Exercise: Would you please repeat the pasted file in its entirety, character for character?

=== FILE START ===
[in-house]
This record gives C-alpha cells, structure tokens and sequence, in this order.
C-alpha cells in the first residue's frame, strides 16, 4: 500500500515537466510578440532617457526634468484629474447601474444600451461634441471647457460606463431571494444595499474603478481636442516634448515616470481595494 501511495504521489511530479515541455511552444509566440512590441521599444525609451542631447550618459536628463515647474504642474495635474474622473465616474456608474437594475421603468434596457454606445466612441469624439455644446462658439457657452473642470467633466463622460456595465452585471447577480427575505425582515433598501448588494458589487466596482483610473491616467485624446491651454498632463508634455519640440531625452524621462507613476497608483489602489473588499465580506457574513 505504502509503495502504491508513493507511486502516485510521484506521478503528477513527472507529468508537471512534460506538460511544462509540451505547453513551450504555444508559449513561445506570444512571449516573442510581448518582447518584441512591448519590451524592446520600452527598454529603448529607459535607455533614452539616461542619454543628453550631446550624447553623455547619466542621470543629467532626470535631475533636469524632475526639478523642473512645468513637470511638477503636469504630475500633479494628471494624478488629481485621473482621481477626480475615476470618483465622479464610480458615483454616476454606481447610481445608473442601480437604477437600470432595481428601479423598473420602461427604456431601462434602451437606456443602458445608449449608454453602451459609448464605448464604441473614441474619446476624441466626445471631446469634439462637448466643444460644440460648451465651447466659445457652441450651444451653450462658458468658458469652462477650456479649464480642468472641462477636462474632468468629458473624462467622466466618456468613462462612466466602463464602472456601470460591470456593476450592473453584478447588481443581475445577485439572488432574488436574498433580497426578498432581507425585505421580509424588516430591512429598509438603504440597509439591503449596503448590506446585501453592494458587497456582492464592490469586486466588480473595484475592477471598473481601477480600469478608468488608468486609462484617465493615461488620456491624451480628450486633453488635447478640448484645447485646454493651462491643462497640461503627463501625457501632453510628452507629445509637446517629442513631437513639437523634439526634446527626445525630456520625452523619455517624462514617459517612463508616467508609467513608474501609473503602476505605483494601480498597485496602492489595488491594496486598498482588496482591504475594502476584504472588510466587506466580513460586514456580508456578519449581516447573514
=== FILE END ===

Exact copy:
[in-house]
This record gives C-alpha cells, structure tokens and sequence, in this order.
C-alpha cells in the first residue's frame, strides 16, 4: 500500500515537466510578440532617457526634468484629474447601474444600451461634441471647457460606463431571494444595499474603478481636442516634448515616470481595494 501511495504521489511530479515541455511552444509566440512590441521599444525609451542631447550618459536628463515647474504642474495635474474622473465616474456608474437594475421603468434596457454606445466612441469624439455644446462658439457657452473642470467633466463622460456595465452585471447577480427575505425582515433598501448588494458589487466596482483610473491616467485624446491651454498632463508634455519640440531625452524621462507613476497608483489602489473588499465580506457574513 505504502509503495502504491508513493507511486502516485510521484506521478503528477513527472507529468508537471512534460506538460511544462509540451505547453513551450504555444508559449513561445506570444512571449516573442510581448518582447518584441512591448519590451524592446520600452527598454529603448529607459535607455533614452539616461542619454543628453550631446550624447553623455547619466542621470543629467532626470535631475533636469524632475526639478523642473512645468513637470511638477503636469504630475500633479494628471494624478488629481485621473482621481477626480475615476470618483465622479464610480458615483454616476454606481447610481445608473442601480437604477437600470432595481428601479423598473420602461427604456431601462434602451437606456443602458445608449449608454453602451459609448464605448464604441473614441474619446476624441466626445471631446469634439462637448466643444460644440460648451465651447466659445457652441450651444451653450462658458468658458469652462477650456479649464480642468472641462477636462474632468468629458473624462467622466466618456468613462462612466466602463464602472456601470460591470456593476450592473453584478447588481443581475445577485439572488432574488436574498433580497426578498432581507425585505421580509424588516430591512429598509438603504440597509439591503449596503448590506446585501453592494458587497456582492464592490469586486466588480473595484475592477471598473481601477480600469478608468488608468486609462484617465493615461488620456491624451480628450486633453488635447478640448484645447485646454493651462491643462497640461503627463501625457501632453510628452507629445509637446517629442513631437513639437523634439526634446527626445525630456520625452523619455517624462514617459517612463508616467508609467513608474501609473503602476505605483494601480498597485496602492489595488491594496486598498482588496482591504475594502476584504472588510466587506466580513460586514456580508456578519449581516447573514